I wanted to see the actors bring the story to life, to live and breathe the stage they were standing on, but there was a lack of chemistry and freshness.  The show's director Joey Mckneely explained how “believability” was a huge factor in casting his leads because “I always have to believe their love story” he said.  His intentions were all too accurate, which makes my confession all the more painful because he was just off the mark.  Believability was exactly what the show was lacking.  I wanted something a little more edgy, more pumped, and oozing with vitality.  Instead I felt deceived by the wishy-washy ''love'' between Maria and Tony which left me begging for a refund.

Maria's sweet youthfulness needed to be sung with a girly vibrancy which the lead actress just didn't grapple.  I had to accept that the vocals of Marni Nixon in the 1961 movie production were simply unbeatable.  The Maria on stage lacked the sensitivity and raw emotion apparent in Nixon's voice, replacing it with a matured operatic falsetto which gave a faux representation of the naive, love-struck heroine.  Tony similarly took the notion of vibrato to new heights and was lacking in manly fecundity.  I struggled to see why and how Maria would fall in love with the effeminate Tony who looked like he needed a scruff in the mud and a few Turkey sandwiches in him.  Their duets were painfully unmoving and doing the odd large breath and semi-passionate sigh at the end of a note isn't going to make me believe it any more.  Crackling voices, painful whispers, sob-style singing, clogged up throats and frozen vocal chords are things I can live with, because at least that would show genuine emotion.  Best leave the Opera to Mozart.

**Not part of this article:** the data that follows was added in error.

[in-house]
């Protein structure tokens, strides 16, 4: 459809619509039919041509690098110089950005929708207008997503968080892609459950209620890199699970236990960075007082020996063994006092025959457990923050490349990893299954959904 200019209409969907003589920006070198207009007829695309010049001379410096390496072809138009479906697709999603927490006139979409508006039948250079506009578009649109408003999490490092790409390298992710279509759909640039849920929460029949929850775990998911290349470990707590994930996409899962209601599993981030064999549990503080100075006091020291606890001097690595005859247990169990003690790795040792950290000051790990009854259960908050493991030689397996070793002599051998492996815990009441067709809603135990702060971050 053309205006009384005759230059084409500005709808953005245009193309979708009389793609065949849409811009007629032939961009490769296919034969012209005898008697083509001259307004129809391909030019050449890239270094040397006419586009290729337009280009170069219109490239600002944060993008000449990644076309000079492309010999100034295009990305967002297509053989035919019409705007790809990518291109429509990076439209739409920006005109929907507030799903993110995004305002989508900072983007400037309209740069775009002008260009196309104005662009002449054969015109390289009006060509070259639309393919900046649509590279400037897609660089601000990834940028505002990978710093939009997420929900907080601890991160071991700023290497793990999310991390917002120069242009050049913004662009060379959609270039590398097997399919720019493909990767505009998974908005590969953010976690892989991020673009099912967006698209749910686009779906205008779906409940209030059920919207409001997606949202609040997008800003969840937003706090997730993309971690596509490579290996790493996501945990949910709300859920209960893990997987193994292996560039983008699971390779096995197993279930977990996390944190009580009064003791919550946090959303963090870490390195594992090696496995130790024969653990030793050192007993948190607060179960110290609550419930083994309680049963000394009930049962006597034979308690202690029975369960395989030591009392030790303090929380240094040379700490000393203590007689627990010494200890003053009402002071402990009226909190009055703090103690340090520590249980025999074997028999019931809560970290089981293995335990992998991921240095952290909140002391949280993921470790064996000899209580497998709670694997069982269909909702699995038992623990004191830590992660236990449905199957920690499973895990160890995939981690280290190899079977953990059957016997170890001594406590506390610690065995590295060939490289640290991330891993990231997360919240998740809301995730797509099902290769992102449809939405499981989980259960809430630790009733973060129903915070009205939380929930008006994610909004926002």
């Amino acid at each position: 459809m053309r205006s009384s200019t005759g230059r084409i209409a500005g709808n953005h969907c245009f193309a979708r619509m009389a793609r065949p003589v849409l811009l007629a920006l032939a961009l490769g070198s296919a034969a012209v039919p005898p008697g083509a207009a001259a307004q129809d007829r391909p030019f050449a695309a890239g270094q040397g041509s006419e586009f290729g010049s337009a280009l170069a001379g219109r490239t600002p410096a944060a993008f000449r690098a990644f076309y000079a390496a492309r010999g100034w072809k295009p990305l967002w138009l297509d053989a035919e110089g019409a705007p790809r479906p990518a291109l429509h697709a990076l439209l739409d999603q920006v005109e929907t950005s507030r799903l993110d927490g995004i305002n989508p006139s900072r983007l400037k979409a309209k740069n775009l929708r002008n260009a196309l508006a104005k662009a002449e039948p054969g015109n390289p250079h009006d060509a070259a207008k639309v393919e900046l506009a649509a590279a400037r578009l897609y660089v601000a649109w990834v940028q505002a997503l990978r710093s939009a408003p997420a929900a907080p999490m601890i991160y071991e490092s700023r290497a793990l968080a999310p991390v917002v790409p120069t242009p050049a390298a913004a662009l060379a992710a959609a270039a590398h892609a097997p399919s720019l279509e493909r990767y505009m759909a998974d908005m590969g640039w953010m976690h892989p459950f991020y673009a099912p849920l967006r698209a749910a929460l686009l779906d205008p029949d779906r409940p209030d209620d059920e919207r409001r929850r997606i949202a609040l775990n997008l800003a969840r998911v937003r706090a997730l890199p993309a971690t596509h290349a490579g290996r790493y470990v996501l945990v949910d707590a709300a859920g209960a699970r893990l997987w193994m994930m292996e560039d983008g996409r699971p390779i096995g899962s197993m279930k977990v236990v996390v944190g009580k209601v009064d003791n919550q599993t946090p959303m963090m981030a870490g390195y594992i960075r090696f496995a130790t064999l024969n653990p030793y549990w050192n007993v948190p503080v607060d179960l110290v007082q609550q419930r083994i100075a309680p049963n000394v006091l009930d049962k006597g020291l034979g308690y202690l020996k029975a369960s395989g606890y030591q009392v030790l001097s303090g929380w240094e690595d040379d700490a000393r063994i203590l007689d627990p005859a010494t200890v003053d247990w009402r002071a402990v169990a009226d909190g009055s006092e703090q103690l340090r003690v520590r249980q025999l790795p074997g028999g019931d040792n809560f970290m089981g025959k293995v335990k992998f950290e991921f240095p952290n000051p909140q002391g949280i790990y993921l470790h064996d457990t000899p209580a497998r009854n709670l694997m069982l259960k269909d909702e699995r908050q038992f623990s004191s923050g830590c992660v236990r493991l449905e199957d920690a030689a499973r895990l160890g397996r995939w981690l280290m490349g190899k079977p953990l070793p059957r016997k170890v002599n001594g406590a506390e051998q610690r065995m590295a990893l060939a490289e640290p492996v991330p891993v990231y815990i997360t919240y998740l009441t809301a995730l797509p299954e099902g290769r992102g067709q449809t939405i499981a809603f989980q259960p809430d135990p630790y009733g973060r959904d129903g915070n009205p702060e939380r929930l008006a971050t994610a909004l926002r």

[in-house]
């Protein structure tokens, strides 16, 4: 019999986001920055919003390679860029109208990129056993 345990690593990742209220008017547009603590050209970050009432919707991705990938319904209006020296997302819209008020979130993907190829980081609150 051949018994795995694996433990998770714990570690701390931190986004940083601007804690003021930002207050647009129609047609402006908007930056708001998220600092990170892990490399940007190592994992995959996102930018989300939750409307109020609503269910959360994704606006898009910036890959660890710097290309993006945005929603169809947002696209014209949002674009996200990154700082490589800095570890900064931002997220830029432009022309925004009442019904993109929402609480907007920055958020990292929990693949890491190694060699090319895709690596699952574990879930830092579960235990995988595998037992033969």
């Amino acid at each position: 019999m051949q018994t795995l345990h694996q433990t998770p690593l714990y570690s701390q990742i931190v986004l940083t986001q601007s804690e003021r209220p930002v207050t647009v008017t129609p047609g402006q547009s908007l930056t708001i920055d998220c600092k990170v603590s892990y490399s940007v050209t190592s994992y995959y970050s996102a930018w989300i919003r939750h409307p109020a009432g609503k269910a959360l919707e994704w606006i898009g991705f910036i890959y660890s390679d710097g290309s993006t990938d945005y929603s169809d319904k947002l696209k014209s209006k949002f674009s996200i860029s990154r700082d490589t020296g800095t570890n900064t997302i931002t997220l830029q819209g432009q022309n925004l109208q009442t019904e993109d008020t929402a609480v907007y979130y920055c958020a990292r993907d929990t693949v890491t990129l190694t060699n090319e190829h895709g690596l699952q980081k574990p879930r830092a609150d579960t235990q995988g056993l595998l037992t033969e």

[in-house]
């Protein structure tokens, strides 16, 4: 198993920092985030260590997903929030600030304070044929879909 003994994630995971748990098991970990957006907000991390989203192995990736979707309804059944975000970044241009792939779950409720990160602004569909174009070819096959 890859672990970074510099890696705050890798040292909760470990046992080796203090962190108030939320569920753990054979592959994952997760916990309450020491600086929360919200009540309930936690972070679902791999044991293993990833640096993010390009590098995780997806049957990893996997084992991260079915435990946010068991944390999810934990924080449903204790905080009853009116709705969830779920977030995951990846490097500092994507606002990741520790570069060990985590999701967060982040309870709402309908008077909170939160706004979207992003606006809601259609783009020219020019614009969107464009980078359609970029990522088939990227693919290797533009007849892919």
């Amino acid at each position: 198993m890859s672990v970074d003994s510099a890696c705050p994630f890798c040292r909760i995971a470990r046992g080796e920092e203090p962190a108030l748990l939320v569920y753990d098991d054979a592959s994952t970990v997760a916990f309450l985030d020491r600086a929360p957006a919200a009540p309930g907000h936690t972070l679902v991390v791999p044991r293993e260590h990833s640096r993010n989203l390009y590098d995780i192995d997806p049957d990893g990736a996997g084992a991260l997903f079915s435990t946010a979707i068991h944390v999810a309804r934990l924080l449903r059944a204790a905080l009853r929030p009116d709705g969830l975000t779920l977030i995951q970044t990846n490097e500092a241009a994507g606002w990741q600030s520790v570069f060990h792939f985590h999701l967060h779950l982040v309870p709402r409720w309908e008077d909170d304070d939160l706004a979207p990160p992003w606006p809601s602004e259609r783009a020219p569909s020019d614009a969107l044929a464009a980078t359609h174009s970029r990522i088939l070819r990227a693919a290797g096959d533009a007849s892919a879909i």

Whether it's melodrama, opera or vaudeville, a successful performance requires an actor to use emotional memory to be believable.  There's something telling about an actor's ability to experience the part during a performance whilst creating their own depth to the character which might not be inherent in the narrative.  Yet for me, in this production of West Side Story, the actors hinged far too much on the narrative when they needed to go deeper.  Of course a love story evolving over the course of two hours is nay impossible, but I was simply yearning for a bit of profound passion.  I don't cry in The Notebook or Love Actually for nothing.  Their duets needed to be more than just a shallow sound; to be the passionate unison of two people whose love can conquer all odds.

It probably didn’t help that our seats were disappointing, but that's what you get for €22.  It’s never ideal when you’re vying for the best view with a stubborn pillar for two and a half hours.  But this minor detail shouldn’t have been the be all and end all, and for such a big stage, I expected the passion to be bouncing off it left right and centre, invading each heart in the auditorium.

It's hard to fully pinpoint aspects of the performance which I disliked, after all, the dancing was beautifully choreographed, in time, acutely professional.  If the emotion had matched the dancing, I would have been on the edge of my seat.  I don't regret going to see West Side Story, but I was still left unimpressed with one of those anticlimactic hangovers that comes at the end of a performance which doesn't quite deliver.